- Strategic and active allocation approaches have traditionally been differentiated in terms of time horizon.
- In our view, it is more accurate to think of strategic as permanent and active as temporary.
- We believe that harvesting the benefits of both can improve investors’ chances of success, regardless of their investment time horizons.
When it comes to asset allocation, strategic and active approaches have traditionally been differentiated in terms of time horizon. For instance, strategic positions may be said to employ a 5-to-10-year time horizon, while active positions may be thought to last for less than one year. There is a grain of truth to these characterizations, yet it leads some investors to believe that having a shorter investment time horizon means they should exclusively emphasize active asset allocation.
|Strategic Asset Allocation||Active Asset Allocation|
|Strategic allocation positions can be thought of as permanent (or at least very durable)||Tactical allocation positions can be thought of as temporary. We expect them to be unwound at some point.|
|They make up the core positions, designed to produce well-diversified, efficient portfolios for any time horizon and risk/return objective.||They are composed of a small number of ad hoc positions expected to marginally enhance the return or lower the risk of a strategic portfolio.|
|Selection is based on how we believe different asset classes will impact the risk and return characteristics of a portfolio—not based on a more speculative view of near-term performance.||Selection is based on perceived market dislocations or inefficiencies, informed by contemporaneous and evolving market views; positions are sized modestly to preserve the strategic portfolio’s risk characteristics.|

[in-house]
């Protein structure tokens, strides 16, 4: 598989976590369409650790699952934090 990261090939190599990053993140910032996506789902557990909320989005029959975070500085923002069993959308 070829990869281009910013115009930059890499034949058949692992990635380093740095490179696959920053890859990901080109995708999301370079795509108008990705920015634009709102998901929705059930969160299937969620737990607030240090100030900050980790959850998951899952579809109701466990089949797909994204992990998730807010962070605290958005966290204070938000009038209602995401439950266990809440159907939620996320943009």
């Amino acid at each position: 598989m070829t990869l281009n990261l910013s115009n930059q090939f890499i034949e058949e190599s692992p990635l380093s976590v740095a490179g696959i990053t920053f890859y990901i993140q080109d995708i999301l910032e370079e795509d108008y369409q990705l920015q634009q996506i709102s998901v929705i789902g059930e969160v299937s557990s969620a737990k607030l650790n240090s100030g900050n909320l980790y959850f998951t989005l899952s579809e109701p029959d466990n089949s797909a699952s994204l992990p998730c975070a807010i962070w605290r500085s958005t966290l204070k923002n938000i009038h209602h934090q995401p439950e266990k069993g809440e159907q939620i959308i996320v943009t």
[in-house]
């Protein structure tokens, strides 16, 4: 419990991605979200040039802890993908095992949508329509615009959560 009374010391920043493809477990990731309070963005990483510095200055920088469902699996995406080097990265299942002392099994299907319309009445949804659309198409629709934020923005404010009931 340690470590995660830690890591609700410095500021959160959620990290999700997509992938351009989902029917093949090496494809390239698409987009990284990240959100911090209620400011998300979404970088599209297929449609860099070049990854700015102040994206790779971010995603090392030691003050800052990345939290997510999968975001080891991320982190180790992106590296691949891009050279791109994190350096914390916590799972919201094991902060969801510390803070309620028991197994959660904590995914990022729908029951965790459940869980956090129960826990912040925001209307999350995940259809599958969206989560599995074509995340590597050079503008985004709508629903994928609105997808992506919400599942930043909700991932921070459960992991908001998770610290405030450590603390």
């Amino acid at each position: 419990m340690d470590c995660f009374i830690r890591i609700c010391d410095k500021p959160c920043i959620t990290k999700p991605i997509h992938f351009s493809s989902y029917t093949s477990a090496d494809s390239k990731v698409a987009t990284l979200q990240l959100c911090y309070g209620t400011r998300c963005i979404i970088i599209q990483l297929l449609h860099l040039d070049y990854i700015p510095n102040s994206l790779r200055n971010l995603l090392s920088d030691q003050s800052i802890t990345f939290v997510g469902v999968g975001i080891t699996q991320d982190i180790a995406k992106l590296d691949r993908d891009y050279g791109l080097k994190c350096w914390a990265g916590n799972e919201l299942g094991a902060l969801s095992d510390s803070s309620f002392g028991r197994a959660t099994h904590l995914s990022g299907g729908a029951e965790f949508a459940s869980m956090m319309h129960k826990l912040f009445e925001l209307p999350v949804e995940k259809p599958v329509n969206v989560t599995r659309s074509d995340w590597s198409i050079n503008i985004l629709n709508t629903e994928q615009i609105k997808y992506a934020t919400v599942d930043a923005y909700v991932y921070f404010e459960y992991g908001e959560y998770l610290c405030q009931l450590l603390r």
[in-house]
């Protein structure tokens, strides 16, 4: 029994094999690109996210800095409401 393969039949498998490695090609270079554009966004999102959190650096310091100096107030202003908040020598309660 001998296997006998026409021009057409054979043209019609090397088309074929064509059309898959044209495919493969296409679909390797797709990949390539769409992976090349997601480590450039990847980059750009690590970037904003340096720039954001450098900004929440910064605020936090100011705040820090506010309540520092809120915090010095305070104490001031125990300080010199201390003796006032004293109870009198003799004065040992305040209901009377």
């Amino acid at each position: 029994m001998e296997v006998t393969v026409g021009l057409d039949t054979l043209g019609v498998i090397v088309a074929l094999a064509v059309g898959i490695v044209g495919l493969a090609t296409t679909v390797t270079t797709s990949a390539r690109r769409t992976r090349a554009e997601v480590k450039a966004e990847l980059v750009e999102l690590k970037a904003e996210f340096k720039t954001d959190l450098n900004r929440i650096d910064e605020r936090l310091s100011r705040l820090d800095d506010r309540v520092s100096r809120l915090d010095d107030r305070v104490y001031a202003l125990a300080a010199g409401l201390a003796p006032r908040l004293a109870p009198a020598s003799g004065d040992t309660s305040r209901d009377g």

Why framing matters
We think of strategic holdings as core positions crucial to maintaining well-diversified, efficient portfolios that are well-balanced and likely to offer high risk-adjusted returns. Meanwhile, active allocation positions are applied on top of strategic portfolios (where appropriate). Our approach to strategic asset allocation is therefore neither based on temporary market (or asset class) views, nor is it dependent on having a longer-term investment time horizon. It is an effort to tilt the odds in our favor at every horizon in an uncertain world. Active asset allocation can be used to enhance the returns or lower the risk of a strategic portfolio, but we keep those tilts modest so as not to overwhelm the underlying characteristics of the portfolio.
Nothing can guarantee success when investing in risky assets over any finite period — but we are confident that harvesting the benefits of both strategic and active asset allocation can meaningfully improve investors’ chances of success, regardless of their investment time horizons. It is our hope that a better understanding of the critical differences between strategic and active allocation will help investors stay disciplined when faced with the inescapable risks and uncertainties of investing in financial markets.
This material represents an assessment of the market environment at a specific point in time and is not intended to be a forecast of future events, or a guarantee of future results. This information should not be relied upon by the reader as research or investment advice and is intended for educational purposes only.
There are risks involved with investing, including loss of principal. Diversification may not protect against market risk.
Information provided by SEI Investments Management Corporation, a wholly owned subsidiary of SEI Investments Company. Neither SEI nor its subsidiaries is affiliated with your financial advisor.